Excluding Group H, sensor release locking systems are permitted in any occupancy. The operation of these electrical locks should not impede egress to any extent, and the occupants of a building may not even realize these locking systems are installed on a door.
In the event that the control system of these electrical locks fail, a manual unlocking device, such as an electric push button, is required to be installed near the door. Moreover, the power to the electrical door locks is required to be interrupted directly by this manual unlocking device. Doors with sensor release locking systems may or may not be equipped with mechanical latches and locks which keep the door in a locked condition, thus controlling ingress, should the power to the electrical locking system fail. In the 2012 IBC and previous editions, their locking systems were titled “Access-controlled egress doors.” The name of these locking systems was revised to “Sensor release of electrically locked egress doors” with the 2015 IBC to reduce confusion with access control systems (ingress control systems).
Door hardware release locking systems
Just as with the sensor release locking systems, door hardware release locking systems are also designed to facilitate immediate unencumbered egress at all times. The electrical switch integrated in the door hardware is set in motion by the manual action of opening the door for egress such as by pushing on a panic bar or turning a lever handle. Once activated, the electrical switch incorporated in this locking system directly interrupts power to the electrical lock causing it to unlock.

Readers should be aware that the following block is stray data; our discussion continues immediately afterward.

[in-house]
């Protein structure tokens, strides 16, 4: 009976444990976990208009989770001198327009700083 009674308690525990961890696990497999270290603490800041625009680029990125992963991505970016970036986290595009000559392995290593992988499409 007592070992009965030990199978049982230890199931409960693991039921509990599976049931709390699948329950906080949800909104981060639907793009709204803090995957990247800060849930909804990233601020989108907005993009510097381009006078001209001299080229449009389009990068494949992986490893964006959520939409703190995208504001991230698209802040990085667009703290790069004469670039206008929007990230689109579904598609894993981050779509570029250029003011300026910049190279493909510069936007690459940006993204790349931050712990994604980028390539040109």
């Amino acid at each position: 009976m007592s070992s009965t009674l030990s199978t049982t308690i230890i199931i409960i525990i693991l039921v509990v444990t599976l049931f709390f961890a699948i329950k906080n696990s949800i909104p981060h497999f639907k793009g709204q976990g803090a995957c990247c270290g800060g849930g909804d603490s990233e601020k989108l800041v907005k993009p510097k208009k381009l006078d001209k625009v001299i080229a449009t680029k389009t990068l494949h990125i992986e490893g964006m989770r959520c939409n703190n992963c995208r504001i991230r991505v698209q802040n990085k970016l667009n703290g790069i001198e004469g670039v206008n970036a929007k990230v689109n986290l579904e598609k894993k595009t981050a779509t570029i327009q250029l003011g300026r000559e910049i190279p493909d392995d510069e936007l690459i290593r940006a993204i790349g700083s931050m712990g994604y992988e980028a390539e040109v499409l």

Door hardware release locking systems are permitted in any occupancy except Group H. Similar to the sensor release locking systems, the occupants may not realize door hardware release locking systems are installed on the door as the operation of the electrical locks should not impede egress. The electrical switch incorporated in the door hardware directly interrupts power to the electrical door lock and enables immediate egress. Doors with door hardware release locking systems are typically equipped with mechanical latches and locks which keep the door in a locked condition controlling ingress should the power to the electrical locking system fail.
Each of these four electrical locking systems may be installed in concert with access control (ingress control) locking systems for enhanced security. The IBC requires that egress be accomplished as required and permitted by the code regardless of the methods employed for access control (ingress control). More information on these electrical locking systems can be found in sections 1010.1.9.7 through 1010.1.9.10 of the IBC.
The Builders Hardware Manufacturers Association interacts with stakeholders in an effort to understand the balance of how doors, door hardware and door locking systems are used, desired to be used and should be used. With the Codes, Government and Industry Affairs (CGIA) Committee, the association is a part of the code development process for the various building-oriented codes. The association works to review and modify building code language with the technical expertise of door hardware industry leaders to express safety requirements in language that is clear and concise.
The CGIA Committee initiated its work as a codes task force in response to 9/11, and focused on code enforcement regarding exit doors. At the time, there were no methods to ensure that a door maintained code-compliancy one, 10 or 50 years after the day it received its certificate of occupancy. Annual inspections – or some other oversight protocol, such as something matching the fire extinguisher certification – was in order. Currently, the CGIA Committee receives requests for codes-related insight as a response to modern events and has become the go-to source for other groups within the industry regarding code proposals.